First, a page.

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FGC, Ferriday win district cleanest city contest, ready for state judging

Ferriday — The Ferriday Garden Club can mark one big thing off of its to-do list.

Club members recently learned the town of Ferriday won the district competition in in the Louisiana Garden Club Federations’ Cleanest City Competition.

But there is still one more item awaiting a check mark. The club and town have set their eyes on winning the state’s cleanest city title.

Ferriday competes against towns of similar size in the competition and beat out Farmerville and Jonesboro in the district competition and will be judged against Arcadia and Amite City in the state contest.

This was Ferriday’s second year to enter the contest. The town finished third out of four towns in district last year.

“The town has really been behind us,” Ferriday Garden Club member Lena Bateman said. “Since this was our second year, people were more aware and more organized in the efforts to help clean up Ferriday.

“This year we had more people and groups that we didn’t even know out picking up trash and saying they wanted to help us.”

While the club had to enter on the town’s behalf, Bateman said the project has always been about improving Ferriday and not bringing attention to the club. She said the number of groups and individuals who helped with clean-up efforts along with support from the Town of Ferriday, the Concordia Parish Sheriff’s Office and other entities in Concordia Parish was evidence that the area was in support of the club’s mission.

State contest judging will follow the same route as district judging which must include public buildings like town hall, schools, hospitals, a residential area and main streets in town.

One of the biggest projects this year was the cleaning of Bayou Memorial Park. The club was able to enlist the help of the Concordia Parish Police Jury’s equipment and CPSO inmate crews to get the litter out of the bayou.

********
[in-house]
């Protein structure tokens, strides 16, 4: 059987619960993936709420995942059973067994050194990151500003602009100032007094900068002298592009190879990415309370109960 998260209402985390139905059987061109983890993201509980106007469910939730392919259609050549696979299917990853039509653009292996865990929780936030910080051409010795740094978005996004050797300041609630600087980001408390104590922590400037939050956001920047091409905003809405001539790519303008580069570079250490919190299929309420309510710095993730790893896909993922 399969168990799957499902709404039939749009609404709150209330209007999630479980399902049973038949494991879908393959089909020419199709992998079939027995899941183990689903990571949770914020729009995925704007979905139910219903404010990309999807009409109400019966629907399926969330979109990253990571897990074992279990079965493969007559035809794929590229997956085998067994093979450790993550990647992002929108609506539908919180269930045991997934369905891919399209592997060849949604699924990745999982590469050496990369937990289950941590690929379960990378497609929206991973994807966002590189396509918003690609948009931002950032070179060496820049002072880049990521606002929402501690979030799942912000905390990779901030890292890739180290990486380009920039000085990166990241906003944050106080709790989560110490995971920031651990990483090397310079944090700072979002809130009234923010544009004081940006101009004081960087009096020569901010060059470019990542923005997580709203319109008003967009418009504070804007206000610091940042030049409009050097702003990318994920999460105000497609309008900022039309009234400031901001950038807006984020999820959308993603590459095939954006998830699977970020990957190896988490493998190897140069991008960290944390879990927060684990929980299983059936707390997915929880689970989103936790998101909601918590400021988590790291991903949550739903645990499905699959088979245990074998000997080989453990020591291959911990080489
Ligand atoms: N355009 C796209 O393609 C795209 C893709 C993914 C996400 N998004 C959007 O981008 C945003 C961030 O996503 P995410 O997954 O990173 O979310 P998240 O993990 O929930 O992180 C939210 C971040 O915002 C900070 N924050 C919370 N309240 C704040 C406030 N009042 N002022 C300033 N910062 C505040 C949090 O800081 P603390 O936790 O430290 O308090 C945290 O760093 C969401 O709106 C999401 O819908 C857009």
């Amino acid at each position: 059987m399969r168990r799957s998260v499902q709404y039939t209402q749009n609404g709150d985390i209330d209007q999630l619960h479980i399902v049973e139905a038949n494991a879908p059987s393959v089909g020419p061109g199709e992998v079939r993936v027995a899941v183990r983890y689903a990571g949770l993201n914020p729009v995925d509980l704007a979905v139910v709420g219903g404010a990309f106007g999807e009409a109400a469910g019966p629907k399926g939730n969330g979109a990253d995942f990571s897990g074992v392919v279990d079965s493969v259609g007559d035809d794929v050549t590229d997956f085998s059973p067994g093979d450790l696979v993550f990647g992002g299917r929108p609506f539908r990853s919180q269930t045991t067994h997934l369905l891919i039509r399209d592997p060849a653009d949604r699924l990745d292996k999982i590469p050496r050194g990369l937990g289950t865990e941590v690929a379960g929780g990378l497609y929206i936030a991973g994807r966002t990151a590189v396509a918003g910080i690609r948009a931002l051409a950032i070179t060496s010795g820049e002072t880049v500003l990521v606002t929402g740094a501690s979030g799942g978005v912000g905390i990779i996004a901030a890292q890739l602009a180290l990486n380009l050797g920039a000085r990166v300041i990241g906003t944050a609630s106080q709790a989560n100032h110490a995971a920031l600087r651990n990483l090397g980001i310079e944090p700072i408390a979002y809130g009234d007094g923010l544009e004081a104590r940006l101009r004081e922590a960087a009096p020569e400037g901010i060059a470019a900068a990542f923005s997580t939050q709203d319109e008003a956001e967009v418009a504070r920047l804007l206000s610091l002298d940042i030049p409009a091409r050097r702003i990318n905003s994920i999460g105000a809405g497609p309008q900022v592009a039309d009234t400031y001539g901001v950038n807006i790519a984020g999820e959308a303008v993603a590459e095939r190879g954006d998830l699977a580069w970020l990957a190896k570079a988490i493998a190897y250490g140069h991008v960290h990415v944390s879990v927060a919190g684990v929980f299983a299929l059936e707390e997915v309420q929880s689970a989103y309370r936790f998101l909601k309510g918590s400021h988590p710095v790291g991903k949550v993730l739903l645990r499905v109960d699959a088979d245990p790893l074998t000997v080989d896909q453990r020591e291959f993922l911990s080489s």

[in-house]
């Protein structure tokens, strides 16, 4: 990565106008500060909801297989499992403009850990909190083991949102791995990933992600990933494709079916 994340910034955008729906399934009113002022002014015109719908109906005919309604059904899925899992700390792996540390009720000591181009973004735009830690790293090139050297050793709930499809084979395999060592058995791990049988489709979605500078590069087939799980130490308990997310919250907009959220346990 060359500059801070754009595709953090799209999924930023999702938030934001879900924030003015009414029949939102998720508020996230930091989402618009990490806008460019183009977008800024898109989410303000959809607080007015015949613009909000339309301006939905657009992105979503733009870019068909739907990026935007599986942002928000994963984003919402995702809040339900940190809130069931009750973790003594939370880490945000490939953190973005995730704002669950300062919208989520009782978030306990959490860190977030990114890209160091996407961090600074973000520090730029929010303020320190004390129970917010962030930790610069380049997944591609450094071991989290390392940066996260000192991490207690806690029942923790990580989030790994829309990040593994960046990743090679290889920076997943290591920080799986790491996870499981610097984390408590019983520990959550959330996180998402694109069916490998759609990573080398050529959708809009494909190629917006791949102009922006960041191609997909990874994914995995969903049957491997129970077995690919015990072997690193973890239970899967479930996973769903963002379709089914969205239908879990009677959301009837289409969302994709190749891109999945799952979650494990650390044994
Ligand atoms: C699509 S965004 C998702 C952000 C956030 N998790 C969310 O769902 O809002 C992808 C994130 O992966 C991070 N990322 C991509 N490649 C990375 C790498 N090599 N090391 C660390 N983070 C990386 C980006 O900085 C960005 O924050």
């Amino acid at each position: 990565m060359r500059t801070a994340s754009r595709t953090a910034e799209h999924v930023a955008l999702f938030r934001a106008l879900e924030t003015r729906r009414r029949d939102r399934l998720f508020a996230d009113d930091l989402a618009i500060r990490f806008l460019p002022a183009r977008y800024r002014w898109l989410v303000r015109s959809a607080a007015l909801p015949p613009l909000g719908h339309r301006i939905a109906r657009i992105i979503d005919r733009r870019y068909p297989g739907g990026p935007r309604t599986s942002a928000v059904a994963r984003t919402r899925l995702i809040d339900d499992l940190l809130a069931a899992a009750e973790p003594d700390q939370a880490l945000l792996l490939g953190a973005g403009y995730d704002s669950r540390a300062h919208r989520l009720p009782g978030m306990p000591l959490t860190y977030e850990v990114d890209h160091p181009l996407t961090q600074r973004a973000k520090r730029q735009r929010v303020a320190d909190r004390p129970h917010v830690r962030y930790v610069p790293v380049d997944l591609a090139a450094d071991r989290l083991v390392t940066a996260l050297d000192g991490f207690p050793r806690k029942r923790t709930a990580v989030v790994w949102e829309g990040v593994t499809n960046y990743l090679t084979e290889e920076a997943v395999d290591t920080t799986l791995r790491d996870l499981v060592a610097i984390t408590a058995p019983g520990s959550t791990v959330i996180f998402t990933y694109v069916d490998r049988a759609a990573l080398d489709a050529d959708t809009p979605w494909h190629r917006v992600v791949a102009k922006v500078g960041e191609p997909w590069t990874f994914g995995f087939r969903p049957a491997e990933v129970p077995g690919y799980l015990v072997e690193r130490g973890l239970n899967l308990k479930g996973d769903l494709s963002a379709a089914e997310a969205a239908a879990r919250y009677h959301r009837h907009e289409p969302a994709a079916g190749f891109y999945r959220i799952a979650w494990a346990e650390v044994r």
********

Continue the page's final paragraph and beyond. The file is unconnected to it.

Bateman said even though the town fared well in district, no one is taking a break before the state judges arrive.

“We already have a list of things that need to be done before state,” Bateman said. “We need street signs straightened, grass from around curbs and sidewalks cleaned and of course litter, litter, litter. We are putting finishing touches on what we have already done.”

Sherrill Sasser, president of the Ferriday Garden Club, said although she saw the effort all the volunteers put to make Ferriday cleaner, she was still surprised when she learned of the district win.

“I knew we worked hard, but you never know what the other towns have done,” Sasser said. “We knew the other two towns had won this before so winning shows all the hard work was worth it.”

Sasser said since the town participated last year, people were more aware when competition time rolled around this year.

“The work we did last year was a good base to start with this year,” she said. “Some of the hard work we did last year didn’t need as much attention this year so we could focus on the details.

“This is not a beautification contest. It is all about cleanliness so those details like litter are a big deal.”

To get ready for the district competition the Ferriday Garden Club organized town clean-up days, but with just a short time until the state competition, Bateman said there is no time to organize another clean-up day.

Instead she said club members are depending on citizens, civic groups and business owners to be diligent about cleanliness in town.

“We have already sent an e-mail to civic clubs and the town to let them know we won district and are getting ready for state,” Bateman said. “We are going to send another letter to businesses and property owners on the route to tell them we won and want to continue the efforts for the state judging and after.”

State judging will be Tuesday, April 27.

There will be a public reception at the Concordia Parish Library in Ferriday beginning at 2 p.m.

Bateman said judging always seems to fall on garbage pick-up day and said it would be helpful if residents would remove trash cans from the side of the road and place them somewhere out of sight from the road.

“Every little bit helps,” she said.